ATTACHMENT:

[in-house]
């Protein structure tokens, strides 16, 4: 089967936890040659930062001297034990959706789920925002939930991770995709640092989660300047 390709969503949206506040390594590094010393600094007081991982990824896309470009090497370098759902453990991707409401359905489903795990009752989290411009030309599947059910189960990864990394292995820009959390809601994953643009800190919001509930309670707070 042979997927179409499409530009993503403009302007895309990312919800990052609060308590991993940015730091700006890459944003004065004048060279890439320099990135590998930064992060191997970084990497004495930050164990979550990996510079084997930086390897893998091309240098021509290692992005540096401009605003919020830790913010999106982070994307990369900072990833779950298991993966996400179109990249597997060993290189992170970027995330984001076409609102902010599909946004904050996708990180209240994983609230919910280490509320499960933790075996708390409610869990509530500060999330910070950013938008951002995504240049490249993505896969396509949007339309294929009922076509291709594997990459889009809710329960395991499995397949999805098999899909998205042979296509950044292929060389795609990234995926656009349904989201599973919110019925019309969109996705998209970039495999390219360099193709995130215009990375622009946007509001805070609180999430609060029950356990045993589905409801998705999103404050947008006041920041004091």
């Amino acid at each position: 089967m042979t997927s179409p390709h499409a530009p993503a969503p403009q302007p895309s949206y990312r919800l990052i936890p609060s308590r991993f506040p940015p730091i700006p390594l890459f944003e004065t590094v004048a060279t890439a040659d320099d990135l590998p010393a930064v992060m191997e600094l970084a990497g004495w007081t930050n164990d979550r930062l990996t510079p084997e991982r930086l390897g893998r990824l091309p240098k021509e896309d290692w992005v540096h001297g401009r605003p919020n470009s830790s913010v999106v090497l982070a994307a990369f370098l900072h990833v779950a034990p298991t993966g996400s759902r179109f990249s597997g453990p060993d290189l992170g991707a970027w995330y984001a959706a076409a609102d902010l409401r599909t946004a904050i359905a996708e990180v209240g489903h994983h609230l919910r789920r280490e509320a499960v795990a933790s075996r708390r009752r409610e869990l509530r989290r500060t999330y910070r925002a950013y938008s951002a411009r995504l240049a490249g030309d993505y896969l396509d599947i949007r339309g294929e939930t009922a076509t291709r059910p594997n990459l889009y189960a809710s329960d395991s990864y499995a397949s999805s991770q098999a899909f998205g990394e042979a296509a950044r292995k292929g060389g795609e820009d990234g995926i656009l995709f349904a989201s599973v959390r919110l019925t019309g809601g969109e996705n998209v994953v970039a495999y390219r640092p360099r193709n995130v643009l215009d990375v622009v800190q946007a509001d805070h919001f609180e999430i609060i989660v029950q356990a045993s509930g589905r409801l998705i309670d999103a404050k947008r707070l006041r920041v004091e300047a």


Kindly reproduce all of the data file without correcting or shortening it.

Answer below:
[in-house]
């Protein structure tokens, strides 16, 4: 089967936890040659930062001297034990959706789920925002939930991770995709640092989660300047 390709969503949206506040390594590094010393600094007081991982990824896309470009090497370098759902453990991707409401359905489903795990009752989290411009030309599947059910189960990864990394292995820009959390809601994953643009800190919001509930309670707070 042979997927179409499409530009993503403009302007895309990312919800990052609060308590991993940015730091700006890459944003004065004048060279890439320099990135590998930064992060191997970084990497004495930050164990979550990996510079084997930086390897893998091309240098021509290692992005540096401009605003919020830790913010999106982070994307990369900072990833779950298991993966996400179109990249597997060993290189992170970027995330984001076409609102902010599909946004904050996708990180209240994983609230919910280490509320499960933790075996708390409610869990509530500060999330910070950013938008951002995504240049490249993505896969396509949007339309294929009922076509291709594997990459889009809710329960395991499995397949999805098999899909998205042979296509950044292929060389795609990234995926656009349904989201599973919110019925019309969109996705998209970039495999390219360099193709995130215009990375622009946007509001805070609180999430609060029950356990045993589905409801998705999103404050947008006041920041004091």
């Amino acid at each position: 089967m042979t997927s179409p390709h499409a530009p993503a969503p403009q302007p895309s949206y990312r919800l990052i936890p609060s308590r991993f506040p940015p730091i700006p390594l890459f944003e004065t590094v004048a060279t890439a040659d320099d990135l590998p010393a930064v992060m191997e600094l970084a990497g004495w007081t930050n164990d979550r930062l990996t510079p084997e991982r930086l390897g893998r990824l091309p240098k021509e896309d290692w992005v540096h001297g401009r605003p919020n470009s830790s913010v999106v090497l982070a994307a990369f370098l900072h990833v779950a034990p298991t993966g996400s759902r179109f990249s597997g453990p060993d290189l992170g991707a970027w995330y984001a959706a076409a609102d902010l409401r599909t946004a904050i359905a996708e990180v209240g489903h994983h609230l919910r789920r280490e509320a499960v795990a933790s075996r708390r009752r409610e869990l509530r989290r500060t999330y910070r925002a950013y938008s951002a411009r995504l240049a490249g030309d993505y896969l396509d599947i949007r339309g294929e939930t009922a076509t291709r059910p594997n990459l889009y189960a809710s329960d395991s990864y499995a397949s999805s991770q098999a899909f998205g990394e042979a296509a950044r292995k292929g060389g795609e820009d990234g995926i656009l995709f349904a989201s599973v959390r919110l019925t019309g809601g969109e996705n998209v994953v970039a495999y390219r640092p360099r193709n995130v643009l215009d990375v622009v800190q946007a509001d805070h919001f609180e999430i609060i989660v029950q356990a045993s509930g589905r409801l998705i309670d999103a404050k947008r707070l006041r920041v004091e300047a």